Top 10 Electric Light Orchestra Songs
When Jeff Lynne joined Roy Wood's British band the Move in 1970, it was with the condition that the group blend their basic rock moves with classical music, in a nod to Sgt. Pepper's Lonely Hearts Club Band. After recording two final albums with the Move, Lynne and Wood formed Electric Light Orchestra, realizing Lynne's dream of pairing classical instruments (cello, violin, french horn, oboe, etc.) with rock 'n' roll riffs. The band's 1971 debut is a clunky attempt to get some footing with this new hybrid. By their fourth album, Wood was long gone and Lynne steered ELO away from the classical pretensions (a drawn-out cover of Chuck Berry's "Roll Over Beethoven," originals like "10538 Overture") and toward strings-assisted rock songs with huge pop riffs. The tracks on our list of the Top 10 Electric Light Orchestra Songs come from the five-year period in the mid-to-late-'70s when they were one of the most reliable bands on the planet.
The closing track on ELO's eighth album is their highest-charting single in the U.S. (it reached No. 4). Propelled by a marching drum loop, "Don't Bring Me Down" was the group's last classic cut. The following year they recorded the Xanadu soundtrack with Olivia Newton-John; in 1981, they made the snoozy concept album Time.
The band's first Top 10 single and first moment of greatness. After three albums of stilted classical-inspired orchestral rock, Lynne loosened the reins a little and let ELO stray into more modern melodic territory. Parts of Eldorado still follow some of the rigid rules of the past: It's almost required, since it's a concept album. But this gorgeous ballad stands out.
One of ELO's greatest ballads not only is a highlight of the band's first Top 10 album, it also marked a turning point in their career. After testing a couple of commercial pop songs on the previous LP (1974's Eldorado), the group jumped into more radio-friendly tracks on Face the Music (see No. 2 on our list of the Top 10 Electric Light Orchestra Songs). This is one of the best.
"Do Ya" was the Move's only chart single in the U.S. (it stalled at No. 93 in 1971). Five years later, Lynne revisited his song with ELO, this time hitting the Top 20. Unlike many of the tracks on our list of the Top 10 Electric Light Orchestra Songs, "Do Ya" keeps the classical elements to a minimum. The song – one of the band's toughest cuts – features one of rock's all-time greatest guitar riffs.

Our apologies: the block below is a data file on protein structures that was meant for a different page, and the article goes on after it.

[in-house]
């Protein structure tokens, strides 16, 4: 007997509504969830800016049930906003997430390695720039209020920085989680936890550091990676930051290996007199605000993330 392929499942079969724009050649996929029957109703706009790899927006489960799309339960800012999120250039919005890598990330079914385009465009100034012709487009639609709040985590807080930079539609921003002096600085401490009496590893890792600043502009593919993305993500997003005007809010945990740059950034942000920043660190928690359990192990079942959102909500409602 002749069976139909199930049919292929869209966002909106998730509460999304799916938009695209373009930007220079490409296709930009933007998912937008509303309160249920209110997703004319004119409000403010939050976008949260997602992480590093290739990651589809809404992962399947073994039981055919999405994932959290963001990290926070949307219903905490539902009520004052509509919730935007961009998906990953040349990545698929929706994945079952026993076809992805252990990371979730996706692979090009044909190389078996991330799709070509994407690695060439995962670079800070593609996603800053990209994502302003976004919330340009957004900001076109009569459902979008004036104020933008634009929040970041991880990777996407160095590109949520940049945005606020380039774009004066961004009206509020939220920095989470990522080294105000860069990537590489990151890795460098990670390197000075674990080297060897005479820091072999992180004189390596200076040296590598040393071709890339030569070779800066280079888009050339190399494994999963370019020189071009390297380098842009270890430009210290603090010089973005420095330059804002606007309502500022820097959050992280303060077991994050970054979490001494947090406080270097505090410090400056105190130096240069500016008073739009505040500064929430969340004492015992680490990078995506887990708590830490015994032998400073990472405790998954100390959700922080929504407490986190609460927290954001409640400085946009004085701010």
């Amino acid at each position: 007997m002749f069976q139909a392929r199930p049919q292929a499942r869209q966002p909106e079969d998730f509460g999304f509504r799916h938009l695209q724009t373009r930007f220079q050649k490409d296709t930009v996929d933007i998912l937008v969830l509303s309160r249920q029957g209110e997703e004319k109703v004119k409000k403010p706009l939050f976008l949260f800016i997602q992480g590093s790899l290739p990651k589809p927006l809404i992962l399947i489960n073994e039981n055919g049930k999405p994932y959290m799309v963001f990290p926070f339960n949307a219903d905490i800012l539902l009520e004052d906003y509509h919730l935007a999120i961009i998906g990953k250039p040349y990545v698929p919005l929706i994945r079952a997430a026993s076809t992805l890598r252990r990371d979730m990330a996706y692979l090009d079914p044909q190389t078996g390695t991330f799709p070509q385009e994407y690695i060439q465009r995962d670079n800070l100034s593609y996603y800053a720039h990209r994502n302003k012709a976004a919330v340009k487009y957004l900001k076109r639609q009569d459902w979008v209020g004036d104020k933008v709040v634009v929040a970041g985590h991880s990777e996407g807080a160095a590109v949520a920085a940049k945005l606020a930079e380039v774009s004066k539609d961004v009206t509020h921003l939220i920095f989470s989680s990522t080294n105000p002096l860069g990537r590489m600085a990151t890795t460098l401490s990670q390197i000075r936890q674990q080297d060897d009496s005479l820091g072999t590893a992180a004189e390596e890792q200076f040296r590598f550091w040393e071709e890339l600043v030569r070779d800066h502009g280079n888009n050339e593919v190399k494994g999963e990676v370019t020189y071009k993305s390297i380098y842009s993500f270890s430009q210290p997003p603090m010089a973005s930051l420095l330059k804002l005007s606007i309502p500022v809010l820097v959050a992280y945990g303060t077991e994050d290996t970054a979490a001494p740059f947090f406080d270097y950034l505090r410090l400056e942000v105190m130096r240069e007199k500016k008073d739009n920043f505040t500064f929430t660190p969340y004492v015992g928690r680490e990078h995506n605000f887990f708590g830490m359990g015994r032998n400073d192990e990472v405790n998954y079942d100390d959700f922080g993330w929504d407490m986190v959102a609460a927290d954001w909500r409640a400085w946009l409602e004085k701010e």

The fourth single from the band's double-album Out of the Blue features the LP's biggest pop explosion. "Sweet Talkin' Woman" is all strings, synths, guitars and call-and-response backing vocals before effortlessly gliding into that one-of-a-kind chorus. It's also one of ELO's greatest group performances.
The opening track and first single from the band's double-album opus Out of the Blue, like every single cut on our list of the Top 10 Electric Light Orchestra Songs, comes with a Godzilla-size hook that stomps over everything in its way. The small symphony of strings that pushes its way through the choruses is a bonus blast of awesome.
Jeff Lynne has written some terrific hooks over the years (see pretty much every track on our list of the Top 10 Electric Light Orchestra Songs), but this is one of his all-time best. "Telephone Line" was the last single to be released from A New World Record, but it was the only one to hit the Top 10. A futuristic-sounding song with a classic melody.
ELO's breakthrough hit is the moment where the band recast itself from somewhat stuffy art rockers into a more playful (and way funkier) group. The Top 10 "Evil Woman" includes the band's usual mix of old-school strings and new-school keyboards, but this time they're backing a funky dance-floor beat that drives the song all the way to pop glory.
The first single from ELO's sixth album didn't crack the Top 10 (it stopped at No. 13), but it's one of the group's most popular songs. It also features a little bit of everything that made them great: a string-solo opening, soulful backing vocals, synth waves occasionally crashing into the chorus and a gigantic hook. The legacy of "Livin' Thing" was sealed when it was used during the closing scene of the 1997 movie Boogie Nights, as Mark Wahlberg's porn star whips out his monster (prosthetic) penis. Not sure if this is what Jeff Lynne had in mind when he wrote the song, but it's a perfect moment nonetheless.
The Beatles-esque "Mr. Blue Sky" has grown in stature over the years, with artists as diverse as rapper Common and indie-rock singer Mayer Hawthorne incorporating it into their songs. The original single got to only No. 35, but its place on the two-LP Out of the Blue is pivotal: It's the final part of side three's "Concerto for a Rainy Day Suite." Plus, it's one of the best-ever uses of the vocoder in a '70s song.